MIT Press to develop a sustainable framework for open access monographs

The MIT Press has received a three-year $850,000 grant from Arcadia, a charitable fund of Lisbet Rausing and Peter Baldwin, to perform a broad-based monograph publishing cost analysis and to develop and openly disseminate a durable financial framework and business plan for open-access (OA) monographs. The press, a leader in OA publishing for almost 25 years, will also undertake a pilot program to implement the resulting framework for scholarly front- and backlist titles.

The Executive Branch Must Stop Suppressing Science – Scientific American Blog Network

“For much of my time in public service, there were some things government officials did just because they were the right things to do—and that included respecting the research done by government scientists. That respect has faded over recent presidencies. Sharpie-gate may have been its death knell. …

Earlier this year, General Robert Neller, then commandant of the Marine Corps, wrote to the Secretary of the Navy about the damage from storms: “The combat readiness of II Marine Expeditionary Force—1/3 the combat power of the Marine Corps—is degraded and will continue to degrade,” he asserted. We have to be better prepared for the impacts of climate change. But that goal will be impossible if political officials act in bad faith by distorting or suppressing government research on climate science….

 

To help rebuild ethics, integrity and trust in government—including trust in its research and data—I joined a nonpartisan task force of former government officials concerned about the executive branch’s growing disregard for norms and unwritten rules that had formerly kept its power in check. Recently,our group, the National Task Force on Rule of Law & Democracy—a project of the Brennan Center for Justice—published a report proposing legislation that would effectively respond to the numerous instances we catalogued of federal officials censoring scientific information, changing scientific findings to suit political agendas and retaliating against government scientists because their research was politically inconvenient….”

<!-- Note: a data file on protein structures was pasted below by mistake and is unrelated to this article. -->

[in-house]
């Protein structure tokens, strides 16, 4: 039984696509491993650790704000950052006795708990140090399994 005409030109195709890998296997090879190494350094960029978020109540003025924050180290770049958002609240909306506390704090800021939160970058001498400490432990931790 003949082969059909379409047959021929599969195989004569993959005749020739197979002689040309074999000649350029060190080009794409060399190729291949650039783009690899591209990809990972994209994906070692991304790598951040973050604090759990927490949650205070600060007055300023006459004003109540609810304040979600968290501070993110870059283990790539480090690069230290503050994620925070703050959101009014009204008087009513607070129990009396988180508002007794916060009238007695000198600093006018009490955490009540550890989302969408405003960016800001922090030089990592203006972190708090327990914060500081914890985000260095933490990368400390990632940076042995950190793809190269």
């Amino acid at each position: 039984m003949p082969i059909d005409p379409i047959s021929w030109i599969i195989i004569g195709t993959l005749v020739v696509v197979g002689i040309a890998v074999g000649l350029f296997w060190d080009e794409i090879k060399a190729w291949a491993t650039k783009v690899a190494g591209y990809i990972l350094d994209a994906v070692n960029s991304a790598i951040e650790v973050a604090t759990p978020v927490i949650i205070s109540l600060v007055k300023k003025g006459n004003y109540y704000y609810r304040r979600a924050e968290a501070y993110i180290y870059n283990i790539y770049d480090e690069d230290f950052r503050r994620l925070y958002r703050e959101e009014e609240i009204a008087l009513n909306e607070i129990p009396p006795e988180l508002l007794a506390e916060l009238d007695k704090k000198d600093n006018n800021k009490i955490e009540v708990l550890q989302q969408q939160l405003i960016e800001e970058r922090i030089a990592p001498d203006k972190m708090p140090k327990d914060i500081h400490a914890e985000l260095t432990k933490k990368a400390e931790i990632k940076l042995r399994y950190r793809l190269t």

Scholarly Communications and Copyright Librarian (K-State Libraries)

“Kansas State University Libraries invite applications and nominations for a creative, collaborative, and service-minded individual to join our Center for the Advancement of Digital Scholarship (CADS) as Scholarly Communication and Copyright Librarian. The individual in this position will have a primary focus of leading, educating, and providing outreach for copyright services, open access, and K-State’s Open/Alternative Textbook Initiative, and will help support the Center’s other services. This position reports to the CADS team lead in the Academic Services Department.